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Dear Director: Do I Really Need To Hate My Sister?

While Pakistan may be famous for its mangoes and depreciating currency, it is also famous for its dramas. Where some like Zindagi Gulzar Hai and Humsafar have gained worldwide fame, unfortunately, the industry still feels the need to portray two female characters that hate the guts of each other. After all, we require the TRPs too.

However, over time, this phenomenon has reached an extent that is getting out of hand; the depiction of sister rivalries.

Here's a scenario: An innocent elder daughter that follows all the rules and regulations her parents and society have set for her. On the other hand, a younger evil sister, that ends up falling in love with another man that does not happen to be her cousin. What happens next? We all know.

Reading this scenario might have jogged up your memory and made you remember many dramas that portray this plot. I can think of a dozen at the top of my head: Ishqiya, Mere Humsafar, Tere Bin, Khamoshi, and the list goes on....and on....and on.

In the early years of Pakistani dramas, the depiction of evil female characters revolved around themes of jealousy, greed, and manipulation. These characters were often scheming individuals who would go to great lengths to ruin the lives of others. Classic examples of such characters include the conniving "Farida", played by Atiqa Odho, and her niece Sara, in the popular drama serial "Humsafar.” Farida's character in "Humsafar" portrayed a woman who conspired to separate the two main protagonists, Ashar and Khirad, out of sheer envy.

As Pakistani dramas evolved, the portrayal of evil female characters shifted towards highlighting sister rivalries. One common narrative trope is the contrast between an "innocent" sister and her "evil" counterpart. The "innocent" sister is depicted as the ideal daughter, while the other sister is shown as rebellious or conniving.

An example of this trend is seen in the drama “Mujhe Pyaar Hua Tha” where Maheer, which is played by Hania Amir, is shown to be an innocent, nice girl, but only up until the moment where her lover makes an entry into the plot. After that, she’s considered as an embarrassment for the family that has put a shame to their name. Moreover, the plot worsens when Maheer’s cousin, Neelo, who lives in the same house as her, has marriage proposals rejected when the groom’s families find out that they are related to Maheer; the girl that ‘had a lover.’ The plot furthers when Neelo's mother makes a remark saying “meray baitay ki zindagi tou barbaad kar hi chukki ho, ab meri beti ko bakhsh do.” The narrative of the drama is driven forward by driving a wedge between both the ‘sisters’; from being the best of friends to enemies that can’t even stand in the same room anymore.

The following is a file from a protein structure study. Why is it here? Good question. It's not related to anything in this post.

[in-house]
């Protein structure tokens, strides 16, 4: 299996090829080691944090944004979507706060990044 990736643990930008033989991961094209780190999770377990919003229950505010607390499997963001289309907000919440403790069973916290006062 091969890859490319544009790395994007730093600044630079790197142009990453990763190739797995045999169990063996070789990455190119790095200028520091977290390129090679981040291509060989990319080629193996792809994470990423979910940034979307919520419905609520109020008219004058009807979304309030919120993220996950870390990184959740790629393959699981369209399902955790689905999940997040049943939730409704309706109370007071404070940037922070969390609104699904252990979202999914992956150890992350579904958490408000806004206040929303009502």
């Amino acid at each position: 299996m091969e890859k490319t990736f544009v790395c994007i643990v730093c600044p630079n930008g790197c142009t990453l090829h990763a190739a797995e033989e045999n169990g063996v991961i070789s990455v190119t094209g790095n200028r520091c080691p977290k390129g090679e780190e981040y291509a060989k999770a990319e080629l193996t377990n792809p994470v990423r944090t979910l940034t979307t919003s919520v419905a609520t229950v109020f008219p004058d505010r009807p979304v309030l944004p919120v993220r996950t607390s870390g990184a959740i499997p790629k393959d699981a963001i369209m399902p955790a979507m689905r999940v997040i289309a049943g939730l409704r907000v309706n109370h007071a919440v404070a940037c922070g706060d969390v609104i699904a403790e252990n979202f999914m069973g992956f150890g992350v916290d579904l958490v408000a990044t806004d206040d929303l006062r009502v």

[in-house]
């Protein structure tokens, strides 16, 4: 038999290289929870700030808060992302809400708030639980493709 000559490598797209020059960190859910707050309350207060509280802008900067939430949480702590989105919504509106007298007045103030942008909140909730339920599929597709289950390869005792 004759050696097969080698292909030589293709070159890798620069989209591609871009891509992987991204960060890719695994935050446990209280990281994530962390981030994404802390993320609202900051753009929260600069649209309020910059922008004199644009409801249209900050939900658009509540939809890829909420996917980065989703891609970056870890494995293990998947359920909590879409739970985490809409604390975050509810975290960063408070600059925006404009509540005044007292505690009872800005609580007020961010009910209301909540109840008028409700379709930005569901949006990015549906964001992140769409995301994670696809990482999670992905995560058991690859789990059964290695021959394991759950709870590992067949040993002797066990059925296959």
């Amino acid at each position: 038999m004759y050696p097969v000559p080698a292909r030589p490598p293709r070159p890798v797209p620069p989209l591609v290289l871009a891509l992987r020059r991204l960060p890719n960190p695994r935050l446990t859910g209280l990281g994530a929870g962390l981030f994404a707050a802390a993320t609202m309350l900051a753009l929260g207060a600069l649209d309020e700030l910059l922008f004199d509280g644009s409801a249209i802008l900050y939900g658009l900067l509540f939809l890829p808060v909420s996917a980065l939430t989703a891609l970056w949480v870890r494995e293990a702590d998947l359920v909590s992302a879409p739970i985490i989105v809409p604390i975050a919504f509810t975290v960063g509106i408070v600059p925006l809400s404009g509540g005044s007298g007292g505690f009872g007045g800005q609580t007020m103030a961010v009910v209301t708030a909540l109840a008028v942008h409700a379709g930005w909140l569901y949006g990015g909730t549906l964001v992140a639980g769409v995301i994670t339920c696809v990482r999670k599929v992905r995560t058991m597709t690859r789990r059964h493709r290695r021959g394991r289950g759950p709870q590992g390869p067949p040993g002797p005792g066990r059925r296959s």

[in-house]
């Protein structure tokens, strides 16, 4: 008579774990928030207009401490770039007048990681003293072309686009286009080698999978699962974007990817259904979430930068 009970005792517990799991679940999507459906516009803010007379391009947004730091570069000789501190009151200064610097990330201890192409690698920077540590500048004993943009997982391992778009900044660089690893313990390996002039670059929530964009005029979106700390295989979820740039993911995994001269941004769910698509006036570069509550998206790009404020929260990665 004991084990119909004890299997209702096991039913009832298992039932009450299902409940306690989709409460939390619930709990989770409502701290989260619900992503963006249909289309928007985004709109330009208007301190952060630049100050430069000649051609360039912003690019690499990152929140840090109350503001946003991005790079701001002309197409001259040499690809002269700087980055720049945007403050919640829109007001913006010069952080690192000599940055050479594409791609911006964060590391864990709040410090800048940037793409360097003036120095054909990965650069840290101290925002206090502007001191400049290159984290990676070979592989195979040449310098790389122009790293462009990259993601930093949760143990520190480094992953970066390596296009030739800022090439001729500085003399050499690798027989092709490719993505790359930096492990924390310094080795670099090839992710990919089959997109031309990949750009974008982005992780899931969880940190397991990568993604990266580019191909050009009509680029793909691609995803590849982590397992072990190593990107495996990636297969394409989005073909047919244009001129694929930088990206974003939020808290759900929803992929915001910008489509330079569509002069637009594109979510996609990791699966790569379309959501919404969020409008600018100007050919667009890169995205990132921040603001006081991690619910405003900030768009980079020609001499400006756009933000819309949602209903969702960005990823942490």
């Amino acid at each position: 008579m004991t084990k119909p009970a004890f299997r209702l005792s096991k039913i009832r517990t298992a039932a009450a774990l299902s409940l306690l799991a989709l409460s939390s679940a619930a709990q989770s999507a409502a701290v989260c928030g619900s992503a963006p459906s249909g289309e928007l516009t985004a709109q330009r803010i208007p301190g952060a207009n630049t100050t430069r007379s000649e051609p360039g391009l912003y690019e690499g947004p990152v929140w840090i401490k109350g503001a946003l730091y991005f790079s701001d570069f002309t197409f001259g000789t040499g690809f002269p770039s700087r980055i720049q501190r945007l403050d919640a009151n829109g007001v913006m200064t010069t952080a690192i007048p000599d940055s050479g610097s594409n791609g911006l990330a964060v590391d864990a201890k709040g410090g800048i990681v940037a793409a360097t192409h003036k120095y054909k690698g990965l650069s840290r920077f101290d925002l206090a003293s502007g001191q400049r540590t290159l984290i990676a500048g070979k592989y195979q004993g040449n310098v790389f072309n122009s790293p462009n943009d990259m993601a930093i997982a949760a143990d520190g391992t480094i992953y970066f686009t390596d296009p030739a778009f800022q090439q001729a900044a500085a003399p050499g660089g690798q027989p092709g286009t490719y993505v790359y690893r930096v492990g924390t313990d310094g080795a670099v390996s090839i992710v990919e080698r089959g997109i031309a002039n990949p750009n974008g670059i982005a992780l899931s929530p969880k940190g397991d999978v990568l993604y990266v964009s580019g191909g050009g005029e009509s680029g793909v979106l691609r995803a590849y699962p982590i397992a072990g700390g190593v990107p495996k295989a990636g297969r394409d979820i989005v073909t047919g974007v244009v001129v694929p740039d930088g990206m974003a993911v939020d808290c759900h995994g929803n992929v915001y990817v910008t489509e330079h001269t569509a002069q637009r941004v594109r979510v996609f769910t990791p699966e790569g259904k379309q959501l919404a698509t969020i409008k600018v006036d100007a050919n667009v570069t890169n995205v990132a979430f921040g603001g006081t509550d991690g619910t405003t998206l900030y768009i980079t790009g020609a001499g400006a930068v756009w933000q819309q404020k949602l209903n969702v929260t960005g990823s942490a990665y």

Another popular drama that showcases this trend is "Khamoshi.” The character of Zara Noor Abbas is portrayed as the ideal daughter who sacrifices her dreams and aspirations for the well-being of her family. In contrast, her sister Naeema, who is played by Iqra Aziz is portrayed as selfish and materialistic, always striving for personal gain. The dynamics of their sister rivalry intensify when Naeema is envious of her sister, Arsala, since two men are in love with her. One of them, unfortunately, also happens to be a cousin and the guy Naeema likes.

While drama directors and producers may be looking at creating a ‘hit TV show that garners attention’, unfortunately, what they do not realize is the damage it is causing to society. This trend perpetuates negative stereotypes about women, reinforcing the notion that women are inherently envious, vindictive, and prone to sabotaging each other. This portrayal can potentially harm real-life sisterhood and promote unhealthy competition.

It is important to critically analyze these portrayals and consider their impact on societal perceptions. While drama serials have the power to entertain and captivate audiences, it is crucial to promote healthier depictions of sisterhood and avoid reinforcing negative stereotypes. By diversifying storylines and portraying multi-dimensional female characters, Pakistani dramas can contribute to a more balanced and empowering representation of women in the media.

After all, is it really necessary for two girls to constantly hate on each other?

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